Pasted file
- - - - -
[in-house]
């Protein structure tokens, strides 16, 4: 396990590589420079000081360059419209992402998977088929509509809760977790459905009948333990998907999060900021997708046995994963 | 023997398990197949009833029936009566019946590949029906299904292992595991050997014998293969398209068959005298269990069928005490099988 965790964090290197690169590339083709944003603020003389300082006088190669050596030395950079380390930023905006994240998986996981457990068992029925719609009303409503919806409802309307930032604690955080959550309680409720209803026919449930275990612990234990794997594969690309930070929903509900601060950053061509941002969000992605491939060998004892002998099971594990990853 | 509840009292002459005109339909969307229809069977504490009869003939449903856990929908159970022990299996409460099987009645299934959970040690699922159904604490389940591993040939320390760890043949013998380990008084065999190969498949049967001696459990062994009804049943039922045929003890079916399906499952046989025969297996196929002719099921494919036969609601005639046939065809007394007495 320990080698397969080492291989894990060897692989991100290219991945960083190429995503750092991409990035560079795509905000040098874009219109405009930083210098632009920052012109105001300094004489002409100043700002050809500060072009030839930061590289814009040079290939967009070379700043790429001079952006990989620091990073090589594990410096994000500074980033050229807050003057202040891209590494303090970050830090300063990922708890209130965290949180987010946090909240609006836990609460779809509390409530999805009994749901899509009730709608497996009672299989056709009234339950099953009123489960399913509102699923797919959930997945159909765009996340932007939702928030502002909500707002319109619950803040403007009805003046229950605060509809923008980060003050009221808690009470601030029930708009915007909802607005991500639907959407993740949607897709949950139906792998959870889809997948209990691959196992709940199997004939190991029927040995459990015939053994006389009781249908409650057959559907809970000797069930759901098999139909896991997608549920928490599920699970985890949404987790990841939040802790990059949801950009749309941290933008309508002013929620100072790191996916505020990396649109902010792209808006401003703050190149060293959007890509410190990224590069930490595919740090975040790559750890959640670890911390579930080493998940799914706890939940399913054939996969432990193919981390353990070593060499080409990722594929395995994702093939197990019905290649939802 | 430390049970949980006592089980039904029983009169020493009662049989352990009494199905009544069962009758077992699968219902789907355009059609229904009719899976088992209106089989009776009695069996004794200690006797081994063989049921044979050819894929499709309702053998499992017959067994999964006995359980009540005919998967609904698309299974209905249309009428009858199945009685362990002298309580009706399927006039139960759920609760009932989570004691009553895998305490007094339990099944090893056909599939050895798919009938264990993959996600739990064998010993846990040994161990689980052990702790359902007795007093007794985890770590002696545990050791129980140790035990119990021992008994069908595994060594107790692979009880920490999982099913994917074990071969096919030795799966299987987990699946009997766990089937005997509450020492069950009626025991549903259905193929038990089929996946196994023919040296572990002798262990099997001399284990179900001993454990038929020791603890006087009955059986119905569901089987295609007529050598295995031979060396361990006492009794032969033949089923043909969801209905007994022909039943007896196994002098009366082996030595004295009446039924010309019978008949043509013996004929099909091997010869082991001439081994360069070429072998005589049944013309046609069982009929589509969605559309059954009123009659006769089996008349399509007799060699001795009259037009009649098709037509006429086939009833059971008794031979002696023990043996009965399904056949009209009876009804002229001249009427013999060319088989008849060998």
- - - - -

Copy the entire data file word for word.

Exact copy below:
[in-house]
């Protein structure tokens, strides 16, 4: 396990590589420079000081360059419209992402998977088929509509809760977790459905009948333990998907999060900021997708046995994963 | 023997398990197949009833029936009566019946590949029906299904292992595991050997014998293969398209068959005298269990069928005490099988 965790964090290197690169590339083709944003603020003389300082006088190669050596030395950079380390930023905006994240998986996981457990068992029925719609009303409503919806409802309307930032604690955080959550309680409720209803026919449930275990612990234990794997594969690309930070929903509900601060950053061509941002969000992605491939060998004892002998099971594990990853 | 509840009292002459005109339909969307229809069977504490009869003939449903856990929908159970022990299996409460099987009645299934959970040690699922159904604490389940591993040939320390760890043949013998380990008084065999190969498949049967001696459990062994009804049943039922045929003890079916399906499952046989025969297996196929002719099921494919036969609601005639046939065809007394007495 320990080698397969080492291989894990060897692989991100290219991945960083190429995503750092991409990035560079795509905000040098874009219109405009930083210098632009920052012109105001300094004489002409100043700002050809500060072009030839930061590289814009040079290939967009070379700043790429001079952006990989620091990073090589594990410096994000500074980033050229807050003057202040891209590494303090970050830090300063990922708890209130965290949180987010946090909240609006836990609460779809509390409530999805009994749901899509009730709608497996009672299989056709009234339950099953009123489960399913509102699923797919959930997945159909765009996340932007939702928030502002909500707002319109619950803040403007009805003046229950605060509809923008980060003050009221808690009470601030029930708009915007909802607005991500639907959407993740949607897709949950139906792998959870889809997948209990691959196992709940199997004939190991029927040995459990015939053994006389009781249908409650057959559907809970000797069930759901098999139909896991997608549920928490599920699970985890949404987790990841939040802790990059949801950009749309941290933008309508002013929620100072790191996916505020990396649109902010792209808006401003703050190149060293959007890509410190990224590069930490595919740090975040790559750890959640670890911390579930080493998940799914706890939940399913054939996969432990193919981390353990070593060499080409990722594929395995994702093939197990019905290649939802 | 430390049970949980006592089980039904029983009169020493009662049989352990009494199905009544069962009758077992699968219902789907355009059609229904009719899976088992209106089989009776009695069996004794200690006797081994063989049921044979050819894929499709309702053998499992017959067994999964006995359980009540005919998967609904698309299974209905249309009428009858199945009685362990002298309580009706399927006039139960759920609760009932989570004691009553895998305490007094339990099944090893056909599939050895798919009938264990993959996600739990064998010993846990040994161990689980052990702790359902007795007093007794985890770590002696545990050791129980140790035990119990021992008994069908595994060594107790692979009880920490999982099913994917074990071969096919030795799966299987987990699946009997766990089937005997509450020492069950009626025991549903259905193929038990089929996946196994023919040296572990002798262990099997001399284990179900001993454990038929020791603890006087009955059986119905569901089987295609007529050598295995031979060396361990006492009794032969033949089923043909969801209905007994022909039943007896196994002098009366082996030595004295009446039924010309019978008949043509013996004929099909091997010869082991001439081994360069070429072998005589049944013309046609069982009929589509969605559309059954009123009659006769089996008349399509007799060699001795009259037009009649098709037509006429086939009833059971008794031979002696023990043996009965399904056949009209009876009804002229001249009427013999060319088989008849060998």